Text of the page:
GSSAPI Proxy initiative

Nico Williams nico at
Fri Nov 4 10:51:20 EDT 2011

On Thu, Nov 3, 2011 at 4:46 PM, Trond Myklebust
<Trond.Myklebust at> wrote:
> On Thu, 2011-11-03 at 17:30 -0400, Simo Sorce wrote:
>> I have discussed use of the keyring in a private discussion before
>> starting the thread, and it turns out the keyring has a number of
>> limitations that makes it probably unsuitable for this project.
>> As an upcall mechanism it has some limitations on the size of the
>> payloads, IIRC limited to a page, and that means that you cannot pass
>> blobs carrying big kerberos tickets.

I never meant storing the ccache, or even the TGTs in the keyring.

>> As a storage mechanism for credential caches it also has size limits.
>> Currently the limit is 20k per user which is not even enough to hold a
>> single ticket in some cases. This limit can be increased of course, but
>> then you end keeping around a huge amount of unswappable ram depending
>> on the number of users.
> Allowing keys to be swapped out is a really really really really really
> really bad idea when your kernel depends upon them being available as
> part of the memory reclaim process, as would be the case when you are
> talking about NFS, CIFS or AFS dirty page writebacks.

If you have local swap you'll be fine.  Of course, the text for the
gssd had better be in-core.  Diskless over NFS doesn't work all that
well, IMO.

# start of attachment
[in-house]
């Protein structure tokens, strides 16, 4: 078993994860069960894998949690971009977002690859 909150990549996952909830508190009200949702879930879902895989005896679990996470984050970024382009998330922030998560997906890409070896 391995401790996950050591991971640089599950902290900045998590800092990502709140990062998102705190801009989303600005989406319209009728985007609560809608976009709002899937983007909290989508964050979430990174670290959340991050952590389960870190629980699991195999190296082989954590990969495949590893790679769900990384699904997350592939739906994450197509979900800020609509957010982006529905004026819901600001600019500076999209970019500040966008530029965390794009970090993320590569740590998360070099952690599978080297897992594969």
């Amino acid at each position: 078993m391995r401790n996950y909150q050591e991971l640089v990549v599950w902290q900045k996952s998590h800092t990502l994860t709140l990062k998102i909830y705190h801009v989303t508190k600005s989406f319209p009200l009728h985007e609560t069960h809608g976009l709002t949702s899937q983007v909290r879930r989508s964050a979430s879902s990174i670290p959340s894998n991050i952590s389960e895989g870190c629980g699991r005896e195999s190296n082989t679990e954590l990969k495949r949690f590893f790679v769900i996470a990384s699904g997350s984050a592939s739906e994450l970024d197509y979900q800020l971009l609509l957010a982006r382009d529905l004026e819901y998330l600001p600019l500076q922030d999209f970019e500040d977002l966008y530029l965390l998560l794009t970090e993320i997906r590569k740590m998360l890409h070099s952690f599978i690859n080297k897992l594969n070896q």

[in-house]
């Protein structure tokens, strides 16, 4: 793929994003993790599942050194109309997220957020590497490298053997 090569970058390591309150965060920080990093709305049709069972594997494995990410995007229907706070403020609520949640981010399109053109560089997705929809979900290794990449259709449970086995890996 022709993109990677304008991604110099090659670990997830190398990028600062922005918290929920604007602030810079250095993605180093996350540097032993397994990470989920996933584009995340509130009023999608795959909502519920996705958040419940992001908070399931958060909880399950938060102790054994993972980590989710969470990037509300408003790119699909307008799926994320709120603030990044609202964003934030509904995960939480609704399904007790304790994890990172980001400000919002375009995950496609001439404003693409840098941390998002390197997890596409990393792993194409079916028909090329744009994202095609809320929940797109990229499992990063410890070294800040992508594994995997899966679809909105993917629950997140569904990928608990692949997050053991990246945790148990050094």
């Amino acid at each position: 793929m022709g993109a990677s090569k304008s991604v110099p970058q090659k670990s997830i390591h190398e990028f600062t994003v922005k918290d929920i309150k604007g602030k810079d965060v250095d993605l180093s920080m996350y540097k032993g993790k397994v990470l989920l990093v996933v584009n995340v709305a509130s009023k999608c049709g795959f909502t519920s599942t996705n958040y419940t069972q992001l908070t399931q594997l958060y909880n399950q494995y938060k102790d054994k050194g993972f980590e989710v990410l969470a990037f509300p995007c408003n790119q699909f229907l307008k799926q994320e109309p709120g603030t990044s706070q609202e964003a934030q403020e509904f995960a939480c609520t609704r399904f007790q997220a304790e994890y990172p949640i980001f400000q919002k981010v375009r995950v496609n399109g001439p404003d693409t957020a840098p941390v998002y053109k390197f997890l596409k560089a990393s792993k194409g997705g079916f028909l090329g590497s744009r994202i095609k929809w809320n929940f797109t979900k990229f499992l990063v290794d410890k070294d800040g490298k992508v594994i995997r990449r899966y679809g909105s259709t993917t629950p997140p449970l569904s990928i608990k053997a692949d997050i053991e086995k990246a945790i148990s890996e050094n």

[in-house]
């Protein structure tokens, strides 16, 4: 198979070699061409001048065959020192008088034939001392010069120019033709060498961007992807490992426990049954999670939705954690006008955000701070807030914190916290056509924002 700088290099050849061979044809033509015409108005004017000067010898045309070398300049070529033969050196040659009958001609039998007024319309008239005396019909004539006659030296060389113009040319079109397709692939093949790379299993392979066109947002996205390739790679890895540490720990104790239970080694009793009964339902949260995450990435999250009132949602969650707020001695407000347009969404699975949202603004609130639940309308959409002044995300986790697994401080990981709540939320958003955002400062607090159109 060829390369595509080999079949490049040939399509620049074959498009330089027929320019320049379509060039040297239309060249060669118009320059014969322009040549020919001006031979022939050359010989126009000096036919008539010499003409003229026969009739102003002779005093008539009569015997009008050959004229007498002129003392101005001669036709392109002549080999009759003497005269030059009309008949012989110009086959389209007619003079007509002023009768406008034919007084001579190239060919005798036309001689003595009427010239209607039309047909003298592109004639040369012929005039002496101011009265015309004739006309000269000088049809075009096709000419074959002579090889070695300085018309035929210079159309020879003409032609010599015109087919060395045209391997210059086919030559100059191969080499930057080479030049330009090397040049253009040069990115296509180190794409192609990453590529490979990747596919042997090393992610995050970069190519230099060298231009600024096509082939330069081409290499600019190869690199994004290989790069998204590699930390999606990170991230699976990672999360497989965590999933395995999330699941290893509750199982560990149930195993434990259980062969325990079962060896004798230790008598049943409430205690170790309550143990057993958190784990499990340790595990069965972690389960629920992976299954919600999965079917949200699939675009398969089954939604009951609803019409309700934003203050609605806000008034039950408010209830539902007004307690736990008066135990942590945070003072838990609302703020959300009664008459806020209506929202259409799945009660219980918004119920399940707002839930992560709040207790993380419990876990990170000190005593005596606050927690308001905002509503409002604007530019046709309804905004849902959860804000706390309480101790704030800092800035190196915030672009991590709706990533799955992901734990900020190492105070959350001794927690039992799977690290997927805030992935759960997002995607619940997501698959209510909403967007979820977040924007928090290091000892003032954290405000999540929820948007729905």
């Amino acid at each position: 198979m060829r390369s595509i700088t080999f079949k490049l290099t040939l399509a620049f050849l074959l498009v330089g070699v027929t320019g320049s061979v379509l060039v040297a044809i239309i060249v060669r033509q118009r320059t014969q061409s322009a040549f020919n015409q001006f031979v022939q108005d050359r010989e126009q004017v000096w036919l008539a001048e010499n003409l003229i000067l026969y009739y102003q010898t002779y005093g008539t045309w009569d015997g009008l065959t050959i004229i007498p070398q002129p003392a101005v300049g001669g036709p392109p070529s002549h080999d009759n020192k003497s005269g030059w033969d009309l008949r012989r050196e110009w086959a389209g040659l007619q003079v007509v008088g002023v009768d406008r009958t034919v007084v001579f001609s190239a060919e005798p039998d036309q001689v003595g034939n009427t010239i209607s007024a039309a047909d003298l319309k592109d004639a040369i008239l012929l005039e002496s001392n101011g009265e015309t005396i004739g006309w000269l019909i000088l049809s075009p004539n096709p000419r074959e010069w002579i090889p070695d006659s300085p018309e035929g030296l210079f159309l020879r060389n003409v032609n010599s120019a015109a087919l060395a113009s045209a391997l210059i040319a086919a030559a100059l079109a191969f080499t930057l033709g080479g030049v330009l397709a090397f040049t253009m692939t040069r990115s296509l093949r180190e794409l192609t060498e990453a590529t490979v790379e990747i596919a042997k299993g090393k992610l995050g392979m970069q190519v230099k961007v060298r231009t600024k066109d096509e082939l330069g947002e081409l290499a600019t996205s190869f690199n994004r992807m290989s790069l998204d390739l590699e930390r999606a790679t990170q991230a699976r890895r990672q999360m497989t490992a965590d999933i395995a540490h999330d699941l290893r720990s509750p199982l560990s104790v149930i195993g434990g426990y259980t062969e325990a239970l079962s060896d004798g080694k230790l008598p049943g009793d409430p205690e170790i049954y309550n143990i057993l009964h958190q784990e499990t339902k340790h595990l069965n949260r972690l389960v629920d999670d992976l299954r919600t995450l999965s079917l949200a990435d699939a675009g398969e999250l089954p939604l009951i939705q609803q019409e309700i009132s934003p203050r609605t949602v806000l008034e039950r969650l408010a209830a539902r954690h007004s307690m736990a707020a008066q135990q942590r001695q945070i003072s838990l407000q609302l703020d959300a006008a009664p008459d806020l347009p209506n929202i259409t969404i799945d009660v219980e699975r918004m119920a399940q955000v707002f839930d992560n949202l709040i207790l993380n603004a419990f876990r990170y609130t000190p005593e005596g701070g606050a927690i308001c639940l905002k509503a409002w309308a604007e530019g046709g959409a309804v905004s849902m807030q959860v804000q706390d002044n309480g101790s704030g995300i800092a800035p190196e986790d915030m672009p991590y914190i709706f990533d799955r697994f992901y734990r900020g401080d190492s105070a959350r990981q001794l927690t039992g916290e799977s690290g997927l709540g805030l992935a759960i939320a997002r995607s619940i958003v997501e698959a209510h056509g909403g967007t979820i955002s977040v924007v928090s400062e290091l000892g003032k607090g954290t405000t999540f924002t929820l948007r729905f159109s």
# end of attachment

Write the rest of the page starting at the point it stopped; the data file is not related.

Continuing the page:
Obviously you'll need to be able to block the triggering
process/syscall, and you'll need to make sure there's no deadlock, but
the first is a given (since we're talking about NFS) and the second
should be possible if gssd does not stray into any NFS mounts (see my
comment about disklessness over NFS).

But even if you want diskless over NFS with RPCSEC_GSS (you'll want
RPCSEC_GSSv3) you can make this work by ensuring that all of the text
of gssd and its libraries and plugins and... are pinned in-core, and
by not swapping over NFS.  The way Linux boot works this is quite
feasible.  You'll want ccaches stored in tmpfs, of course.

>> So for long term storage of credentials we will probably not rely on
>> kernel keyrings, nor as an upcall mechanism.
> So this would be an argument for scrapping keyrings from the kernel? If
> they're not good for kerberos tickets, why would we want to keep them at
> all?
> What would you replace them with, given the above requirements
> concerning swapping?

No, I don't think it's an argument for scrapping keyrings, just for
not storing actual credentials in them (store references to them

I like to think that my CPG proposal for Solaris from a few years ago
is much cleaner than keyrings.  But keyrings could be made to do.


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